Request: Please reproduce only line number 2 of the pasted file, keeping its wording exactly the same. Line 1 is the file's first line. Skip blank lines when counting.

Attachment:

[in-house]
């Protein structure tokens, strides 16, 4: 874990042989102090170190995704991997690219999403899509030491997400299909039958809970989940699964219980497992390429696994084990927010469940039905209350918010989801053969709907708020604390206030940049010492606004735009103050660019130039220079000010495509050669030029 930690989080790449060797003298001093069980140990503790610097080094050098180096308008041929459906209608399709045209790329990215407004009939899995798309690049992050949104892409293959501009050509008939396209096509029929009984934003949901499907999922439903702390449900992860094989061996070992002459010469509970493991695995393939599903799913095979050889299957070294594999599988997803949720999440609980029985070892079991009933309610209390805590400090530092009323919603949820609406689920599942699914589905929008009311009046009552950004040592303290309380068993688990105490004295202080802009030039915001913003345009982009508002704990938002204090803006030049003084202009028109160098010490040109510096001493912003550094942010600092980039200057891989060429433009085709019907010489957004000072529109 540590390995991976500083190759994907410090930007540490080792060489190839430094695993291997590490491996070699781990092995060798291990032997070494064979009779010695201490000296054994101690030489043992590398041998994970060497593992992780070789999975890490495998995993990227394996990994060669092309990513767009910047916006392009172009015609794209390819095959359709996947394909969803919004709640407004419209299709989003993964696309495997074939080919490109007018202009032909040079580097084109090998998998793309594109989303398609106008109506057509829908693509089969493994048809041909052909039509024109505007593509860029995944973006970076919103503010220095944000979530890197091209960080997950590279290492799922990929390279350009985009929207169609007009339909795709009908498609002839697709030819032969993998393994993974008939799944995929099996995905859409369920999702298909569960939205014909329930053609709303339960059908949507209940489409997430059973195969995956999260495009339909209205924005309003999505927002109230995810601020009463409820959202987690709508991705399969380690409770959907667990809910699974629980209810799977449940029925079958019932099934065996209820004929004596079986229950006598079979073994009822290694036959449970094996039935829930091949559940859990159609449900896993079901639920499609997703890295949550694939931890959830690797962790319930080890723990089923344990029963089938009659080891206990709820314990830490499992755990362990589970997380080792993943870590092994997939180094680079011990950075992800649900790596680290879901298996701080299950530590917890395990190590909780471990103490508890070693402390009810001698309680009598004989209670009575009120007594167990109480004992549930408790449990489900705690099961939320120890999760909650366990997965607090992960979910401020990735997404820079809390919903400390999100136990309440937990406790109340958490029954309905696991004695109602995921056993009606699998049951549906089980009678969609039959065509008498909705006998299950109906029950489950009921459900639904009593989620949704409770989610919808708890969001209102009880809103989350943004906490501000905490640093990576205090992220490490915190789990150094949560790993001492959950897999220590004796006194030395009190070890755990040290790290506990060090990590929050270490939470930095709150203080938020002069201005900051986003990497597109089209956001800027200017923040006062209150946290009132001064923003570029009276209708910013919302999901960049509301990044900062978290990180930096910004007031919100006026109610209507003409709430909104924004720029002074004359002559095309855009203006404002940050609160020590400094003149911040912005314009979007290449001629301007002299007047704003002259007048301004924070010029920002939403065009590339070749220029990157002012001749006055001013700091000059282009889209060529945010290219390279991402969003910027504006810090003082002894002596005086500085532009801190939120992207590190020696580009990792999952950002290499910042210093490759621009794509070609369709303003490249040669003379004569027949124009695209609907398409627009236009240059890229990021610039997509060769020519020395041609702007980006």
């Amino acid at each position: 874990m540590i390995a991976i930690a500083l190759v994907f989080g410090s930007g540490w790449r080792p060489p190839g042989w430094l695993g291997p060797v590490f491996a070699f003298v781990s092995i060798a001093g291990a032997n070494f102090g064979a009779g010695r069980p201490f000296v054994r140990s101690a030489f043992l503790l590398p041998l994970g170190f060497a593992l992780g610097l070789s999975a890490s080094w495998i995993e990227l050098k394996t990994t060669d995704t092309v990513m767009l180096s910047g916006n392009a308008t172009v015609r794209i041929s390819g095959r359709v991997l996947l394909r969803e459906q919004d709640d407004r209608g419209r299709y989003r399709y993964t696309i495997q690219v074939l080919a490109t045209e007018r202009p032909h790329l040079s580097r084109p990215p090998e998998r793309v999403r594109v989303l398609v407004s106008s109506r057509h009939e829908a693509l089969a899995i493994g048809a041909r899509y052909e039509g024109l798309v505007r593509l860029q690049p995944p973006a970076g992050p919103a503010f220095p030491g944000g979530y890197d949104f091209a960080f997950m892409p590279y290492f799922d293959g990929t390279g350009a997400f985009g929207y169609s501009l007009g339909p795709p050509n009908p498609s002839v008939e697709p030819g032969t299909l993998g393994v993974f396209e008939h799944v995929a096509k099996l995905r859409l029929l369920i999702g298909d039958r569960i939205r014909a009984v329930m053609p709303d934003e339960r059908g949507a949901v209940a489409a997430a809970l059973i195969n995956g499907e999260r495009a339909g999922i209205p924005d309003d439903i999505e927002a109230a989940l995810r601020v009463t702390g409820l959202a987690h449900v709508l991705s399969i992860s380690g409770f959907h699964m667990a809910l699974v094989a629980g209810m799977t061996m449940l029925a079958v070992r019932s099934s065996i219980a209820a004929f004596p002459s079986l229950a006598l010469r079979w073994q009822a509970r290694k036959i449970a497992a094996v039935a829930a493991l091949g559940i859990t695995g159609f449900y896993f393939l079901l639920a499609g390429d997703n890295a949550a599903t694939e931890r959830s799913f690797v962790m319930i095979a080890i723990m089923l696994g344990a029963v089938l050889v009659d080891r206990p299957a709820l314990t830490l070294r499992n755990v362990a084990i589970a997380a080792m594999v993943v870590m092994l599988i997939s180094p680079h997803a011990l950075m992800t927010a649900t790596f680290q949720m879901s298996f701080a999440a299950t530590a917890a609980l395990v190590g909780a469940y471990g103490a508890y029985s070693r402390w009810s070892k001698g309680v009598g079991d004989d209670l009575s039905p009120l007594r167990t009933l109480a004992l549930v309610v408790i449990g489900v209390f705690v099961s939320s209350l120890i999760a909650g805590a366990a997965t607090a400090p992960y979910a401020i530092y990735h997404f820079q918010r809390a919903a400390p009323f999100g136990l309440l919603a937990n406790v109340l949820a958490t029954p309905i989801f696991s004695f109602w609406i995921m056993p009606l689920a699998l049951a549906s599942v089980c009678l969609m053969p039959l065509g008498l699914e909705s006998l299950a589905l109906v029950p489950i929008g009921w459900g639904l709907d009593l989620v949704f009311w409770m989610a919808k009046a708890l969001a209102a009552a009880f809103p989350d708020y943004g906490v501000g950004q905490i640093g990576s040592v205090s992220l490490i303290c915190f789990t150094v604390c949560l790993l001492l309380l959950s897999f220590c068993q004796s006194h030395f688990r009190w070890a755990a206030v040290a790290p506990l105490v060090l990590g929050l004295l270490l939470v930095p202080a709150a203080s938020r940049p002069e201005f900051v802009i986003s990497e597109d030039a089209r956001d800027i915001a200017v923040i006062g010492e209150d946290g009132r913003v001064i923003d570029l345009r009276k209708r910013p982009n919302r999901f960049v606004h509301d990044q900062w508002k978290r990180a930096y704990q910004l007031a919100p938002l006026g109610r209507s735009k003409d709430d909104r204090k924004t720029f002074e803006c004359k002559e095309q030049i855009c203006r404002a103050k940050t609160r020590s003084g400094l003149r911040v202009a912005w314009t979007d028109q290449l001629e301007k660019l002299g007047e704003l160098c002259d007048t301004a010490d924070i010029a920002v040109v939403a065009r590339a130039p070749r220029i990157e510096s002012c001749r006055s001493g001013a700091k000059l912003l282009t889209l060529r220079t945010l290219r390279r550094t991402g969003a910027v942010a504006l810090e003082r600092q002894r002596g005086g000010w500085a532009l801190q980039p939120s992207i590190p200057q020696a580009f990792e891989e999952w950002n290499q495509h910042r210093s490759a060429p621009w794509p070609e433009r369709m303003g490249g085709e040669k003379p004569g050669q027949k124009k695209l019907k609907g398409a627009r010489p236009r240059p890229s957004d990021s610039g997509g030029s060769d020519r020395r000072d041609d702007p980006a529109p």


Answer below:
């Protein structure tokens, strides 16, 4: 874990042989102090170190995704991997690219999403899509030491997400299909039958809970989940699964219980497992390429696994084990927010469940039905209350918010989801053969709907708020604390206030940049010492606004735009103050660019130039220079000010495509050669030029 930690989080790449060797003298001093069980140990503790610097080094050098180096308008041929459906209608399709045209790329990215407004009939899995798309690049992050949104892409293959501009050509008939396209096509029929009984934003949901499907999922439903702390449900992860094989061996070992002459010469509970493991695995393939599903799913095979050889299957070294594999599988997803949720999440609980029985070892079991009933309610209390805590400090530092009323919603949820609406689920599942699914589905929008009311009046009552950004040592303290309380068993688990105490004295202080802009030039915001913003345009982009508002704990938002204090803006030049003084202009028109160098010490040109510096001493912003550094942010600092980039200057891989060429433009085709019907010489957004000072529109 540590390995991976500083190759994907410090930007540490080792060489190839430094695993291997590490491996070699781990092995060798291990032997070494064979009779010695201490000296054994101690030489043992590398041998994970060497593992992780070789999975890490495998995993990227394996990994060669092309990513767009910047916006392009172009015609794209390819095959359709996947394909969803919004709640407004419209299709989003993964696309495997074939080919490109007018202009032909040079580097084109090998998998793309594109989303398609106008109506057509829908693509089969493994048809041909052909039509024109505007593509860029995944973006970076919103503010220095944000979530890197091209960080997950590279290492799922990929390279350009985009929207169609007009339909795709009908498609002839697709030819032969993998393994993974008939799944995929099996995905859409369920999702298909569960939205014909329930053609709303339960059908949507209940489409997430059973195969995956999260495009339909209205924005309003999505927002109230995810601020009463409820959202987690709508991705399969380690409770959907667990809910699974629980209810799977449940029925079958019932099934065996209820004929004596079986229950006598079979073994009822290694036959449970094996039935829930091949559940859990159609449900896993079901639920499609997703890295949550694939931890959830690797962790319930080890723990089923344990029963089938009659080891206990709820314990830490499992755990362990589970997380080792993943870590092994997939180094680079011990950075992800649900790596680290879901298996701080299950530590917890395990190590909780471990103490508890070693402390009810001698309680009598004989209670009575009120007594167990109480004992549930408790449990489900705690099961939320120890999760909650366990997965607090992960979910401020990735997404820079809390919903400390999100136990309440937990406790109340958490029954309905696991004695109602995921056993009606699998049951549906089980009678969609039959065509008498909705006998299950109906029950489950009921459900639904009593989620949704409770989610919808708890969001209102009880809103989350943004906490501000905490640093990576205090992220490490915190789990150094949560790993001492959950897999220590004796006194030395009190070890755990040290790290506990060090990590929050270490939470930095709150203080938020002069201005900051986003990497597109089209956001800027200017923040006062209150946290009132001064923003570029009276209708910013919302999901960049509301990044900062978290990180930096910004007031919100006026109610209507003409709430909104924004720029002074004359002559095309855009203006404002940050609160020590400094003149911040912005314009979007290449001629301007002299007047704003002259007048301004924070010029920002939403065009590339070749220029990157002012001749006055001013700091000059282009889209060529945010290219390279991402969003910027504006810090003082002894002596005086500085532009801190939120992207590190020696580009990792999952950002290499910042210093490759621009794509070609369709303003490249040669003379004569027949124009695209609907398409627009236009240059890229990021610039997509060769020519020395041609702007980006």